Blood tests: Blood will be taken to measure the level of testosterone and LH (luteinizing hormone) as they tend to be high in women with PCOS. You may be advised to have regular blood tests for sugar and cholesterol to detect early changes.

Will PCOS affect my fertility?

Some women with PCOS do not have problems conceiving. Lack of ovulation is the most common cause of fertility problems in women with PCOS.

How is PCOS treated?

There is no cure for PCOS but symptoms can be treated. If you have PCOS and you’re overweight, losing weight and eating a healthy, balanced diet can improve some symptoms.

Treatments are based on symptoms and some women will require a combination of treatments.

Treatment of menstrual irregularity and prevention of endometrial hyperplasia (thickening of lining of the womb): Irregular periods can usually be regulated with a contraceptive pill. Most contraceptive pills will regularise periods but Dianette is also beneficial for hirsutism, and is often prescribed in PCOS.

Some women with no periods or infrequent periods may not want any treatment but they run the risk of developing cancer of the uterus(womb). When a regular menstrual cycle is not required, oral progestogen taken at intervals of every three months will induce menstrual bleeding and protect the endometrium (womb lining).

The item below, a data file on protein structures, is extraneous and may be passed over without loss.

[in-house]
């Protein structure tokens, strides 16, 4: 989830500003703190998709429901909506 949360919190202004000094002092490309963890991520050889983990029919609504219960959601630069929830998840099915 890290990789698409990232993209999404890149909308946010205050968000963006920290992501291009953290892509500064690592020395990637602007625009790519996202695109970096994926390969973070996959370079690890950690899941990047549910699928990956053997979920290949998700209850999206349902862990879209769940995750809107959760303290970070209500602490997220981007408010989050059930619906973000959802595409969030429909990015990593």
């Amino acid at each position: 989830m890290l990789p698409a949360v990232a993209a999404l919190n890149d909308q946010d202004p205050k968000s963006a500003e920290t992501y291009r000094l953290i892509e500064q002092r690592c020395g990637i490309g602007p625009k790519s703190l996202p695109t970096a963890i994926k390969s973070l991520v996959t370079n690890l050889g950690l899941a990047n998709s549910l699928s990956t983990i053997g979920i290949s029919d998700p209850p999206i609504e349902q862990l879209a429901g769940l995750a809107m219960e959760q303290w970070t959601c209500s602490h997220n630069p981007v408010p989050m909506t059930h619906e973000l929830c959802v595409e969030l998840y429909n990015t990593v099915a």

If the pill is not suitable, some women will prefer progestogen intrauterine coil (Mirena) to provide both contraception and protection of the lining of the womb.

Treatment of subfertility: Once other causes of subfertility have been excluded, the first line medication to stimulate ovulation is clomiphene citrate. Those who fail to ovulate on clomiphene will be stimulated with gonadotrophins (FSH and LH). Both clomiphene and gonadotrophins are associated with the risk of multiple births although the risk is higher with gonadotrophins.

Treatment of hirsutism (excessive hair growth) and acne: The oral contraceptive pill may be effective in reducing excessive hair growth. Commonly used pill is Dianette which contains the progestogen cyproterone acetate. This progestogen has anti-androgenic effects that blocks the action of male hormones that contribute to acne and growth of unwanted facial and body hair.

Eflomethine (Vaniqa) is a cream which is applied to the face and acts directly on hair follicles to inhibit hair growth. Electrolysis or laser treatments are faster and more efficient alternatives than medical therapy.

What is the effect of PCOS on pregnancy? 

Patients with PCOS appear to have a higher rate of miscarriage, gestational diabetes and premature delivery.

What are the long-term risks of PCOS?

If you have PCOS symptoms, you may be at risk of developing long-term health problems such as:

Insulin resistance or type 2 diabetes

High blood pressure

Heart problems due to high cholesterol

Cancer of the lining of the womb (endometrial cancer)